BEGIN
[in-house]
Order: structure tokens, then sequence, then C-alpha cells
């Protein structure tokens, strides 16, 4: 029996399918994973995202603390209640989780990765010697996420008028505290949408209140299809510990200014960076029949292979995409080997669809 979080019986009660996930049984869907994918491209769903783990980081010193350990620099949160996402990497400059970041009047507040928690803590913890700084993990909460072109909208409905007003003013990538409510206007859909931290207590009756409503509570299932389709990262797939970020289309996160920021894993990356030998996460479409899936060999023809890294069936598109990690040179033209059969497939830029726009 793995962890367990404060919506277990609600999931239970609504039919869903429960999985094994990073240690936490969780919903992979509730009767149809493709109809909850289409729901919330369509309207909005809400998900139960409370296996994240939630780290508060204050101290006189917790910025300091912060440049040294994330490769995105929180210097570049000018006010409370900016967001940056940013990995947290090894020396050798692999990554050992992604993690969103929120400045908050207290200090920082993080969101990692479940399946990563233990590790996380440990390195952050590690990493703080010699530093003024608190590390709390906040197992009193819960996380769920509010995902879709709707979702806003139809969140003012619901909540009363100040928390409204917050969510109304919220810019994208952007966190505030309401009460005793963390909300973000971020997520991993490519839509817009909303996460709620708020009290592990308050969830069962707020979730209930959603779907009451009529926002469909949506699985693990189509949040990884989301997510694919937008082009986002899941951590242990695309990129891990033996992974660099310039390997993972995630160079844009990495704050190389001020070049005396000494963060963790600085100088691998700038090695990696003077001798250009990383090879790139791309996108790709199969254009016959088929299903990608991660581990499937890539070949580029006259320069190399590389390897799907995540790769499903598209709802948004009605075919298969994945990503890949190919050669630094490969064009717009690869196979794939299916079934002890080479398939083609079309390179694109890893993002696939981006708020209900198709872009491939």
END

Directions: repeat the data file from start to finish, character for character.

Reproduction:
[in-house]
Order: structure tokens, then sequence, then C-alpha cells
């Protein structure tokens, strides 16, 4: 029996399918994973995202603390209640989780990765010697996420008028505290949408209140299809510990200014960076029949292979995409080997669809 979080019986009660996930049984869907994918491209769903783990980081010193350990620099949160996402990497400059970041009047507040928690803590913890700084993990909460072109909208409905007003003013990538409510206007859909931290207590009756409503509570299932389709990262797939970020289309996160920021894993990356030998996460479409899936060999023809890294069936598109990690040179033209059969497939830029726009 793995962890367990404060919506277990609600999931239970609504039919869903429960999985094994990073240690936490969780919903992979509730009767149809493709109809909850289409729901919330369509309207909005809400998900139960409370296996994240939630780290508060204050101290006189917790910025300091912060440049040294994330490769995105929180210097570049000018006010409370900016967001940056940013990995947290090894020396050798692999990554050992992604993690969103929120400045908050207290200090920082993080969101990692479940399946990563233990590790996380440990390195952050590690990493703080010699530093003024608190590390709390906040197992009193819960996380769920509010995902879709709707979702806003139809969140003012619901909540009363100040928390409204917050969510109304919220810019994208952007966190505030309401009460005793963390909300973000971020997520991993490519839509817009909303996460709620708020009290592990308050969830069962707020979730209930959603779907009451009529926002469909949506699985693990189509949040990884989301997510694919937008082009986002899941951590242990695309990129891990033996992974660099310039390997993972995630160079844009990495704050190389001020070049005396000494963060963790600085100088691998700038090695990696003077001798250009990383090879790139791309996108790709199969254009016959088929299903990608991660581990499937890539070949580029006259320069190399590389390897799907995540790769499903598209709802948004009605075919298969994945990503890949190919050669630094490969064009717009690869196979794939299916079934002890080479398939083609079309390179694109890893993002696939981006708020209900198709872009491939």